And, see, I perceived that God had not sent him; but that he pronounced this prophecy against me: for Tobiah and Sanballat had hired him.
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EXPOSITORY (ENGLISH BIBLE)Nehemiah 6:12. I perceived that God had not sent him — Partly by considering the sinful nature and pernicious consequences of this counsel; partly by the suggestion of God’s Spirit, whose direction I sought in this matter; and partly by the event, which manifested that there was no such danger from the approach of the enemy as was pretended.Nehemiah 6:14, Nehemiah 6:17-19; Nehemiah 13:4-5, Nehemiah 13:28. I perceived; partly, by considering the sinful nature and pernicious consequence of this counsel; partly, by the suggestion of God’s Spirit, whose counsel and help I sought in this matter; and partly, by the event, which discovered that there was no such danger from the approach of the enemy as was pretended.
but that he pronounced the prophecy against me; for by fleeing, as he advised, it would seem that he was guilty of the crimes of rebellion and treason he was charged with; and leaving the people, as they would in course break up, he himself could not be long in safety, no, not in the temple:And, lo, I perceived that God had not sent him; but that he pronounced this prophecy against me: for Tobiah and Sanballat had hired him.
EXEGETICAL (ORIGINAL LANGUAGES)12. And lo, I perceived that] R.V. And I discerned, and, lo. The R.V. gives the verb the requisite sense of ‘recognition’ as in Genesis 27:23, ‘he discerned him not.’ Not as some commentators ‘I considered.’ Of a sudden, as it were, Nehemiah distinguishes the man’s object. The interjection ‘and, lo,’ follows after the recognition of Shemaiah’s character and intent.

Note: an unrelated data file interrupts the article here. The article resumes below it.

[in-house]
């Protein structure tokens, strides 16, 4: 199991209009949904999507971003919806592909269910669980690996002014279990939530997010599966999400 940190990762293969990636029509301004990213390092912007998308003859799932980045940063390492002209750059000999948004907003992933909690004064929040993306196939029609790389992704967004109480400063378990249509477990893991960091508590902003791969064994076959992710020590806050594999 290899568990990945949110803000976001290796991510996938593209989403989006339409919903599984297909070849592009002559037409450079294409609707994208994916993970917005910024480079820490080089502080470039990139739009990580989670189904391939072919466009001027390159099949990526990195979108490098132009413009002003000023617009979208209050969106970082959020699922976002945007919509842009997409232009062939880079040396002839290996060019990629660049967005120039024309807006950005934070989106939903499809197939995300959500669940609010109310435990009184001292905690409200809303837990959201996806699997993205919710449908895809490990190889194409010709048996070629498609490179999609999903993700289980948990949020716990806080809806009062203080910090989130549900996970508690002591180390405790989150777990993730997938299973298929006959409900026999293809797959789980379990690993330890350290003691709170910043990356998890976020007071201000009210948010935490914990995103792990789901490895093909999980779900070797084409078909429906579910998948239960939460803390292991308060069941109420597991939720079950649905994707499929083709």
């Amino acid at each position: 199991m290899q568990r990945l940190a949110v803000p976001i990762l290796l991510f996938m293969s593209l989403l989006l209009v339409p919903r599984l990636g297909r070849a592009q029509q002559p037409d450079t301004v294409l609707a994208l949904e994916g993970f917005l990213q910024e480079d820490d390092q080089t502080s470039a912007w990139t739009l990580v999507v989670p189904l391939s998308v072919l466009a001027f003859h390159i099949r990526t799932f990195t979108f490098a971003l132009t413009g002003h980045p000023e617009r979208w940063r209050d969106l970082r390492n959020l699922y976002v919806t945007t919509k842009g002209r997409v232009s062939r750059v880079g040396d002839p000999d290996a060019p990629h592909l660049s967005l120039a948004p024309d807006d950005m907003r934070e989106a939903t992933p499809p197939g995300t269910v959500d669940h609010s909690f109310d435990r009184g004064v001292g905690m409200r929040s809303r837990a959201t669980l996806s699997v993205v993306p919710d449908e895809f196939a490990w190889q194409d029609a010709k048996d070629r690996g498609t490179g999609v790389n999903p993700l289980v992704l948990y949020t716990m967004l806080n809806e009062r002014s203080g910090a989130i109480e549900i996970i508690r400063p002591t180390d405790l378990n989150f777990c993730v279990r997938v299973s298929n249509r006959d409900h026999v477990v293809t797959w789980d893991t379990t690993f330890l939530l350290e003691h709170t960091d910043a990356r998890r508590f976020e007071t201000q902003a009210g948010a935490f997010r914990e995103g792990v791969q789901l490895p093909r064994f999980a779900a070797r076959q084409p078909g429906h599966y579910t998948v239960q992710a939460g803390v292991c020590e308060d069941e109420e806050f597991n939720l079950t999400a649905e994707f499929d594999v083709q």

God had not sent him] The emphasis lies on ‘God,’ i.e. it was not God that sent him, but Sanballat and his party. Cf. Jeremiah 23:21, ‘I sent not these prophets, yet they ran: I spake not unto them, yet they prophesied.’ Nehemiah’s words probably refer to the Deuteronomic law about the false prophet that ‘speaketh rebellion against God’ and seeketh ‘to draw thee away from the Lord thy God’ (Deuteronomy 13:5; Deuteronomy 13:10).
he pronounced this prophecy against me] i.e. his prophecy was not on behalf of God to declare a divine message, but to oppose Nehemiah.
for (R.V. And) Tobiah and Sanballat] The clause is not a parenthetical explanation, but gives the third point which Nehemiah ‘discerned’ in Shemaiah’s action. He had ‘discerned’ (1) that Shemaiah’s message was not of God, (2) that its purpose was hostile to himself, (3) that it was the result of bribery on the part of Tobiah and Sanballat.
This is the first statement that Tobiah and Sanballat were in communication with a party in Jerusalem itself hostile to Nehemiah, cf. Nehemiah 6:17-19; Nehemiah 13:4; Nehemiah 13:28. ‘Tobiah and Sanballat.’ The usual order of the names is inverted, it has been suggested, because ‘Tobiah was the immediate briber, Sanballat only finding the funds’ (Pulpit Comm.). More probably, however, his name stands first in this passage because in intrigues with the Jews of Jerusalem (Nehemiah 13:4 ff.) he was the more active and dangerous.
hired] Cf. Ezra 4:5.Verse 12. - And, lo, I perceived, etc. Rather, "And I considered; and lo! God had not sent him." I reflected on the whole matter, and came to the conclusion that, though he might be a prophet, he had not on this occasion exercised his prophetical office - he had not declared to me God's will (compare the case of the "old prophet," 1 Kings 13:11-18). And I was right, "for (in fact) he had pronounced this prophecy against me, because Tobiah and Sanballat had hired him." "Tobiah and Sanballat" here - not "Sanballat and Tobiah," as elsewhere (Nehemiah 2:10, 19; Nehemiah 4:7; Nehemiah 6:1), because Tobiah was no doubt the immediate briber, Sanballat merely furnishing the funds. Nehemiah 2:19. הוה, the particip., is used of that which any one intends or prepares to do: thou art intending to become their king. על־כּן, therefore, for no other reason than to rebel, dost thou build the wall.
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